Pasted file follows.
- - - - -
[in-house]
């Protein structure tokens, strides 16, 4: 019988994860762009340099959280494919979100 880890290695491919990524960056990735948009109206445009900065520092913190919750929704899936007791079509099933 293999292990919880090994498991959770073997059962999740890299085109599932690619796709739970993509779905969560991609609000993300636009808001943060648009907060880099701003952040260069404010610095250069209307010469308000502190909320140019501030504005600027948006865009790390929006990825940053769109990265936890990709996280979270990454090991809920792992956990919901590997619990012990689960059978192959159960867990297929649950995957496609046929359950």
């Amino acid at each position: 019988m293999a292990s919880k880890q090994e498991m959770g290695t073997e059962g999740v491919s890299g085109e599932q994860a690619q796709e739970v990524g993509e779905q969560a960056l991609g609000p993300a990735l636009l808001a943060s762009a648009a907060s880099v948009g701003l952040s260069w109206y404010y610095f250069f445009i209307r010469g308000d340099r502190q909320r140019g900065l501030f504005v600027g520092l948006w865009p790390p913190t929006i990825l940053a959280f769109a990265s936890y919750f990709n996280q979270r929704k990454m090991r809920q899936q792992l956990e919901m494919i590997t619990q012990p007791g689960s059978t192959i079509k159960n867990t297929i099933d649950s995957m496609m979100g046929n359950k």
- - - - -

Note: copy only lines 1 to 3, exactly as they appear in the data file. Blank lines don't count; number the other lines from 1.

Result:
[in-house]
């Protein structure tokens, strides 16, 4: 019988994860762009340099959280494919979100 880890290695491919990524960056990735948009109206445009900065520092913190919750929704899936007791079509099933 293999292990919880090994498991959770073997059962999740890299085109599932690619796709739970993509779905969560991609609000993300636009808001943060648009907060880099701003952040260069404010610095250069209307010469308000502190909320140019501030504005600027948006865009790390929006990825940053769109990265936890990709996280979270990454090991809920792992956990919901590997619990012990689960059978192959159960867990297929649950995957496609046929359950």
């Amino acid at each position: 019988m293999a292990s919880k880890q090994e498991m959770g290695t073997e059962g999740v491919s890299g085109e599932q994860a690619q796709e739970v990524g993509e779905q969560a960056l991609g609000p993300a990735l636009l808001a943060s762009a648009a907060s880099v948009g701003l952040s260069w109206y404010y610095f250069f445009i209307r010469g308000d340099r502190q909320r140019g900065l501030f504005v600027g520092l948006w865009p790390p913190t929006i990825l940053a959280f769109a990265s936890y919750f990709n996280q979270r929704k990454m090991r809920q899936q792992l956990e919901m494919i590997t619990q012990p007791g689960s059978t192959i079509k159960n867990t297929i099933d649950s995957m496609m979100g046929n359950k």